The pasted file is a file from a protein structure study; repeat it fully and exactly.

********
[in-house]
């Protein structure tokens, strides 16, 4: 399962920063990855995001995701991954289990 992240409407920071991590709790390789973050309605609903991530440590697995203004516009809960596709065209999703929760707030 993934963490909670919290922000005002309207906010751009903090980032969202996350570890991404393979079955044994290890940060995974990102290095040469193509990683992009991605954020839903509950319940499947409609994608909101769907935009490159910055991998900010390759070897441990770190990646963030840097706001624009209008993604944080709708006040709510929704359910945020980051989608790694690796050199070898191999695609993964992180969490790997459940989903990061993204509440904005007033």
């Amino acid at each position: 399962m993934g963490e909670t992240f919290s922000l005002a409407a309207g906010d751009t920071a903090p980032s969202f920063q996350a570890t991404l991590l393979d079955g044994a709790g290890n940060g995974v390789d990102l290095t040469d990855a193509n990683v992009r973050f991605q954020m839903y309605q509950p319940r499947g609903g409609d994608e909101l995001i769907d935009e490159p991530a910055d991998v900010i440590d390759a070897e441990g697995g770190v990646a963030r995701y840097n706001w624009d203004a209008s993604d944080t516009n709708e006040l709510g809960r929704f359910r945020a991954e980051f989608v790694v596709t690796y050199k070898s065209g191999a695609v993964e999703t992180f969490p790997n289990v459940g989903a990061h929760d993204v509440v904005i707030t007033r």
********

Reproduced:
[in-house]
């Protein structure tokens, strides 16, 4: 399962920063990855995001995701991954289990 992240409407920071991590709790390789973050309605609903991530440590697995203004516009809960596709065209999703929760707030 993934963490909670919290922000005002309207906010751009903090980032969202996350570890991404393979079955044994290890940060995974990102290095040469193509990683992009991605954020839903509950319940499947409609994608909101769907935009490159910055991998900010390759070897441990770190990646963030840097706001624009209008993604944080709708006040709510929704359910945020980051989608790694690796050199070898191999695609993964992180969490790997459940989903990061993204509440904005007033």
């Amino acid at each position: 399962m993934g963490e909670t992240f919290s922000l005002a409407a309207g906010d751009t920071a903090p980032s969202f920063q996350a570890t991404l991590l393979d079955g044994a709790g290890n940060g995974v390789d990102l290095t040469d990855a193509n990683v992009r973050f991605q954020m839903y309605q509950p319940r499947g609903g409609d994608e909101l995001i769907d935009e490159p991530a910055d991998v900010i440590d390759a070897e441990g697995g770190v990646a963030r995701y840097n706001w624009d203004a209008s993604d944080t516009n709708e006040l709510g809960r929704f359910r945020a991954e980051f989608v790694v596709t690796y050199k070898s065209g191999a695609v993964e999703t992180f969490p790997n289990v459940g989903a990061h929760d993204v509440v904005i707030t007033r």